Matthew Levering has a fascinating discussion of Thomas’s understanding of Christian worship as the fulfillment of the temple in his outstanding Christ’s Fulfillment of Torah and Temple: Salvation According to Thomas Aquinas (91-97) . From 1 Kings 8, Thomas claims that God “infinitely transcends the Temple’ and yet has “chosen to place his ‘name’ there.” What does it mean for God’s “name” to dwell in the temple? Thomas says that it means “that the liturgy of the Temple (i.e., the prayers of the people who revere the temple) would manifest God.”

He elaborates:

“In contrast to [Jon] Levenson, Aquinas concentrates not on the mythical symbolism of Zion but on Zion as a place of opposition to idolatry. The poetic images that the psalmists and prophets use to speak about Zion are, in his view, imaginative (and profound) ways of speaking about the glory of true worship. In the context o a world burdened by idolatry, the Temple’s intimate association with God’s ‘name’ consists in true worship. God relates to the Temple not anthropomorphically, by taking up residence in a building, but liturgically, in that the Temple, through the actions of those who reverence it, embodies true worship.”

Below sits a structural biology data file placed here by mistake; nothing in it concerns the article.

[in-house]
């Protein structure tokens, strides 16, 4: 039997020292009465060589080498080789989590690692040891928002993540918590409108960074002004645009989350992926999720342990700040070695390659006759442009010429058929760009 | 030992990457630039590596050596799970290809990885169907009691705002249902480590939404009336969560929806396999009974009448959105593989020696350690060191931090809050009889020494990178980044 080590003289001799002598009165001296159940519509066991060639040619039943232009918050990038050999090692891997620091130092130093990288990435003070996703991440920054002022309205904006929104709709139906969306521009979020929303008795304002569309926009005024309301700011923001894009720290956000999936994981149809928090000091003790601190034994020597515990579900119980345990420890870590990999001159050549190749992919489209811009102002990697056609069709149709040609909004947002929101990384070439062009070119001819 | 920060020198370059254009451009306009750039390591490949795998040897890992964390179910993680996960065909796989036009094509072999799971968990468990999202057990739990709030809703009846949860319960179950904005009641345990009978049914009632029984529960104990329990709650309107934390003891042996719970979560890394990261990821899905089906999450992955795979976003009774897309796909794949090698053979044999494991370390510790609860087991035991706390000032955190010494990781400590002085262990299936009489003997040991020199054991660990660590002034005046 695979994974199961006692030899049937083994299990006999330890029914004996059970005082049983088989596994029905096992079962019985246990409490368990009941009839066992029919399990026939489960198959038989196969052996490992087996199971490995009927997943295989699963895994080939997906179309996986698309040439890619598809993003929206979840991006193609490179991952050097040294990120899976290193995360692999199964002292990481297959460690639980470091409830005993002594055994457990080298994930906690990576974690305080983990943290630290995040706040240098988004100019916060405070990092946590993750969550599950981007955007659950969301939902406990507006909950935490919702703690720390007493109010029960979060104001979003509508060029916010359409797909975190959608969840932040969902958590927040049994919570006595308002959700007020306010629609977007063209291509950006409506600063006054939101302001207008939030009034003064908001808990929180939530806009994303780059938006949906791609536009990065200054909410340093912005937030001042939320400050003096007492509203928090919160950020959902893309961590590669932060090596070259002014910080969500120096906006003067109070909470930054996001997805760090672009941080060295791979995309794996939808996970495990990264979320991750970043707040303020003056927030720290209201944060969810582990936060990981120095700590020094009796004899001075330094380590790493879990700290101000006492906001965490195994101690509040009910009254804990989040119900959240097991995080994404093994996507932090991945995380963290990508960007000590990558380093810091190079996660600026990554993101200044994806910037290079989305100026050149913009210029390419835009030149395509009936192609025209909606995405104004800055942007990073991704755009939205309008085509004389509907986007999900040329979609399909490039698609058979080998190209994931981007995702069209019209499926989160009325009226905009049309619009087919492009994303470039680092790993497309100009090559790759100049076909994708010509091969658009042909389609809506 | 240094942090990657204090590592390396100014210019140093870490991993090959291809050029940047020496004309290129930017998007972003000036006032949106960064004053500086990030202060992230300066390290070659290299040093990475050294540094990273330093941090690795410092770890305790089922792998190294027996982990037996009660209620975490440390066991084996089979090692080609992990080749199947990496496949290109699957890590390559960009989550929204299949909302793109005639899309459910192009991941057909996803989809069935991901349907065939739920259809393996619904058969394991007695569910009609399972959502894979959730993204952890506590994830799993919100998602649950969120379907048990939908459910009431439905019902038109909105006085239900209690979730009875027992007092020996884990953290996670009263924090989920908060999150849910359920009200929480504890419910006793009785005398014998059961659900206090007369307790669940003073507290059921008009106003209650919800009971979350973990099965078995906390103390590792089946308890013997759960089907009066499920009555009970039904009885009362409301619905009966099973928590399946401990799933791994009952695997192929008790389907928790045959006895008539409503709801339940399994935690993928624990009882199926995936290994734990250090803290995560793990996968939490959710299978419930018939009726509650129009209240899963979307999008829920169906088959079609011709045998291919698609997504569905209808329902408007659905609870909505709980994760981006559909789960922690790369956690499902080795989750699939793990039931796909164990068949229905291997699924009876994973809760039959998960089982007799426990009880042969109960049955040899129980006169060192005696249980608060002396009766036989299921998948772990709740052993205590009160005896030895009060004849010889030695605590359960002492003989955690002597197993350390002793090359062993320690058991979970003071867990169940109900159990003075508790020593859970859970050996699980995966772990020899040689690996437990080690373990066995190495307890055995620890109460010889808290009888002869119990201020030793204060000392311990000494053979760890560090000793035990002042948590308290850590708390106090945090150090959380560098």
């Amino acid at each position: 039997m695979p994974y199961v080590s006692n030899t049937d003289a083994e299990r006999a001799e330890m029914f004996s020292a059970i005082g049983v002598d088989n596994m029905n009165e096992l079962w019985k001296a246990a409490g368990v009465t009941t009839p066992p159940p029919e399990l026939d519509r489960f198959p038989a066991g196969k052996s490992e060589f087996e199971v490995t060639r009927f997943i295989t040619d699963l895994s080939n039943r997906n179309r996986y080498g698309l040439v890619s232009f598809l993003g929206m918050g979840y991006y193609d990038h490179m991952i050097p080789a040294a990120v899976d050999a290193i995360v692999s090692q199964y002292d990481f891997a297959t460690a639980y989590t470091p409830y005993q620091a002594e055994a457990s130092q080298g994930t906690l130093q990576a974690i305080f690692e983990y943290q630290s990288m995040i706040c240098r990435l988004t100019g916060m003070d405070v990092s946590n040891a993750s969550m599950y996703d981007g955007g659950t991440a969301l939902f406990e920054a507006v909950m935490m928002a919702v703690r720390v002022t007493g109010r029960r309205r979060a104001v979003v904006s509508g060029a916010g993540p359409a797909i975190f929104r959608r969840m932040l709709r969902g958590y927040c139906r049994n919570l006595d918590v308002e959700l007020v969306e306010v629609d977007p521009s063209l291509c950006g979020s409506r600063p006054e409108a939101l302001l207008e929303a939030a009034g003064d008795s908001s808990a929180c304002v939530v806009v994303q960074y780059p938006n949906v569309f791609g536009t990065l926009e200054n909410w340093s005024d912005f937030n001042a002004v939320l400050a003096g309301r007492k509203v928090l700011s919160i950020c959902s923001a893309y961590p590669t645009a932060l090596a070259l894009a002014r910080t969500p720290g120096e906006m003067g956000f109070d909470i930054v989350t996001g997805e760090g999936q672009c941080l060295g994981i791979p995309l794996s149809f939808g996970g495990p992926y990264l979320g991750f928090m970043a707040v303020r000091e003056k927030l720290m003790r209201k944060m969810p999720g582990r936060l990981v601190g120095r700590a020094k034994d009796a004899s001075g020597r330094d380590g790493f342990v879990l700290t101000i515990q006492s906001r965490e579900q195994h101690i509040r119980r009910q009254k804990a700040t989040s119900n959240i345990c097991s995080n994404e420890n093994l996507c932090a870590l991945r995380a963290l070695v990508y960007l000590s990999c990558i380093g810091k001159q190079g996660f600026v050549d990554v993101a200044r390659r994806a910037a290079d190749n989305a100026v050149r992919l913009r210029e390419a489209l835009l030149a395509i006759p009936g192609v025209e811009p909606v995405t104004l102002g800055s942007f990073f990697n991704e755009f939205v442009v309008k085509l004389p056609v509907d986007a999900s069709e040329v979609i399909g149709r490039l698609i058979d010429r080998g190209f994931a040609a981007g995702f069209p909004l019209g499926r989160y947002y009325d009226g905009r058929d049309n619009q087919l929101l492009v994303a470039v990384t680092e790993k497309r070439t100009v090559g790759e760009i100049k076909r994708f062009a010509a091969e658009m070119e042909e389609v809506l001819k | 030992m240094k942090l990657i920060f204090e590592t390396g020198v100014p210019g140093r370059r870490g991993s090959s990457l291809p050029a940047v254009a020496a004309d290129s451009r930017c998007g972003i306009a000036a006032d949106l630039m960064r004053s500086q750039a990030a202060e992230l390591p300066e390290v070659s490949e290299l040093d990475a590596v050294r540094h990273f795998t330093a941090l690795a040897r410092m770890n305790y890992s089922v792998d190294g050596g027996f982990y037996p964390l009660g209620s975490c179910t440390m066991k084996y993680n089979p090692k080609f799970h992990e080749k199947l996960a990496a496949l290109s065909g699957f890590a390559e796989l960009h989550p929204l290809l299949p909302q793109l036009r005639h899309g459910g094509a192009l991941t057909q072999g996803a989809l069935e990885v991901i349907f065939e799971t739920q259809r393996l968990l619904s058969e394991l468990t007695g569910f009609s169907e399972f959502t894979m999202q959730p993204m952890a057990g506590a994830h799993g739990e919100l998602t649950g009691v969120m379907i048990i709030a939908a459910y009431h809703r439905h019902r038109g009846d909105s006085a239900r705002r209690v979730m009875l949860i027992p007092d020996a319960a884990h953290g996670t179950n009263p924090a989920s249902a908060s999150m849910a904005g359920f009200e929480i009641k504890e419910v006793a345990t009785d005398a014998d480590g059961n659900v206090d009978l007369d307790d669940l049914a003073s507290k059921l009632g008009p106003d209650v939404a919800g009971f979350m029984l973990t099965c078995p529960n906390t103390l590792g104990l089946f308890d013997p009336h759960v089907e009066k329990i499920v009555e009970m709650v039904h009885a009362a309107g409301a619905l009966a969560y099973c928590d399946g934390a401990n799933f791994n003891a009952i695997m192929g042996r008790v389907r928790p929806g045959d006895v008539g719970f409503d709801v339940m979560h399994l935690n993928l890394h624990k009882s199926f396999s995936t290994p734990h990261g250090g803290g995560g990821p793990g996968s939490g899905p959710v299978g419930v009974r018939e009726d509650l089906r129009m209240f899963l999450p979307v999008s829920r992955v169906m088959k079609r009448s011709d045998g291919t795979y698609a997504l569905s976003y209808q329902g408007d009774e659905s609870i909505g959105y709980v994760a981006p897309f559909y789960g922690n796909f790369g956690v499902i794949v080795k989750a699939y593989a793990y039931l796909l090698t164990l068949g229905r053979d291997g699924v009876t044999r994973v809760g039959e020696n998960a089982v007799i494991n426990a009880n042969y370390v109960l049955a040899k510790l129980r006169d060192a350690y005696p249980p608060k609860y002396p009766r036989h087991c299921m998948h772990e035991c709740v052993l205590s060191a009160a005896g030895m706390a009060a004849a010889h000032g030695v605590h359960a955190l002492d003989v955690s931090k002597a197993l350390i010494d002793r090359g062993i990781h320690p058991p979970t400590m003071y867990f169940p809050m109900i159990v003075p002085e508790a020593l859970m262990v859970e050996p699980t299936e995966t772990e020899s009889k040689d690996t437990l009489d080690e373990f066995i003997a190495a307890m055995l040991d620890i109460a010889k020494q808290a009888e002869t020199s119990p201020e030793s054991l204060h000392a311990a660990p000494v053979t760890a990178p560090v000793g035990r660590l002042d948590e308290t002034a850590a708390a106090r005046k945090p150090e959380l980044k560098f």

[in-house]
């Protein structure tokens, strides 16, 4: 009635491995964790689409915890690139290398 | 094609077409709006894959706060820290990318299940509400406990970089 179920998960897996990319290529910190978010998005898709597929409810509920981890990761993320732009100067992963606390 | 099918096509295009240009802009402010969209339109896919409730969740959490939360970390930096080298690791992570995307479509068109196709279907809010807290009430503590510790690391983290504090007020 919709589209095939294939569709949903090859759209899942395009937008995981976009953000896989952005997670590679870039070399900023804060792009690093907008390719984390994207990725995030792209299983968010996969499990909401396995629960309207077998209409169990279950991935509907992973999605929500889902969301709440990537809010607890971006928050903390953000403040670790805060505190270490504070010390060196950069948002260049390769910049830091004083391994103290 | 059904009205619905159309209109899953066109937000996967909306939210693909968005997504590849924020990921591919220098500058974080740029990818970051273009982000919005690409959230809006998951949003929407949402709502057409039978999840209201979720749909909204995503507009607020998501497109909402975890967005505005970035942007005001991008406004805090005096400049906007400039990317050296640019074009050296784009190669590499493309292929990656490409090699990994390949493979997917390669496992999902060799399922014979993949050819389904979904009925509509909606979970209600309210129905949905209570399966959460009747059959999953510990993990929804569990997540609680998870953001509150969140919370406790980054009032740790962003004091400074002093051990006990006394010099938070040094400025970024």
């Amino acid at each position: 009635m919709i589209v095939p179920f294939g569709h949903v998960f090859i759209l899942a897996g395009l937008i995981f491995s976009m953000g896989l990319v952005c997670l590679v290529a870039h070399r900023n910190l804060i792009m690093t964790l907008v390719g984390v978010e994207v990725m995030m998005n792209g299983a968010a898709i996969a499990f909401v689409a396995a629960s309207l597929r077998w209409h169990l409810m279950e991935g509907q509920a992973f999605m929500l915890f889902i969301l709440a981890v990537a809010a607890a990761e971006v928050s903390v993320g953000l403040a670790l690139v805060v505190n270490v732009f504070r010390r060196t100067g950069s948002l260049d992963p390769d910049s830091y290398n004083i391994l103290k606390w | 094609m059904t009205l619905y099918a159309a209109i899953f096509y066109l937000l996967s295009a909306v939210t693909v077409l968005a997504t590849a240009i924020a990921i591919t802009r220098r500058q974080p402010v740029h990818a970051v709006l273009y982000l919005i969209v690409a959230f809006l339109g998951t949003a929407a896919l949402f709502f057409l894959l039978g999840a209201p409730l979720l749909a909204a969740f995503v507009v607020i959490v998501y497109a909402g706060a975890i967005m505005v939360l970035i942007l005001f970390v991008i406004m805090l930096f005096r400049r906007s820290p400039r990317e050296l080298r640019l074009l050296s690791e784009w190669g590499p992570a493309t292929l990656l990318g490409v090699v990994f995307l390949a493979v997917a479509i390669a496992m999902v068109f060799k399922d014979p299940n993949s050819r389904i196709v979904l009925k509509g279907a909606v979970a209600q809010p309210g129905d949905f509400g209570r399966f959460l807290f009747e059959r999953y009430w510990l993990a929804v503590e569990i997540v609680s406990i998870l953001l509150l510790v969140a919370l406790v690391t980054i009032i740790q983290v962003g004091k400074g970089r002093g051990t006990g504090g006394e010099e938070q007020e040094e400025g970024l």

Thomas sees Christ as “the most perfect fulfillment of Israel’s Temple,” since He is the true worshiper who embodies the name of His Father, the one whose sacrificial passion “enables human beings to share in the heavenly liturgy.” Even ancient Israelites in the temple implicitly shared in Christ’s sacrifice: “whenever human beings manifest God’s ‘name’ by holy worship, this practice embodies a degree of proleptic participation in the effects of Christ’s saving worship, even before the actual passion and resurrection of Jesus.

As the embodiment of the Temple, “Christ is the ultimate source for understanding the Trinity’s indwelling, since Christ mediates this indwelling to all other human beings.” Through the work of the Son and Spirit who indwell human beings, creatures “attains (by sanctifying grace) each of the Persons of the Trinity as the object or term of his or her knowing and loving.”

God is in all things, Thomas says, by His essence, power, and presence, as “the cause existing in the effects which participate in His goodness.” Yet He is in the just by a “special mode” as the “object known is in the knower, and the beloved is in the lover.” Since the rational creature, specially indwelt by God, “attains to God Himself,” God is said to dwell in that rational creature “as in His own temple” ( ST I, 43, 3; Levering, 187, fn 62).

Articles by Peter J. Leithart

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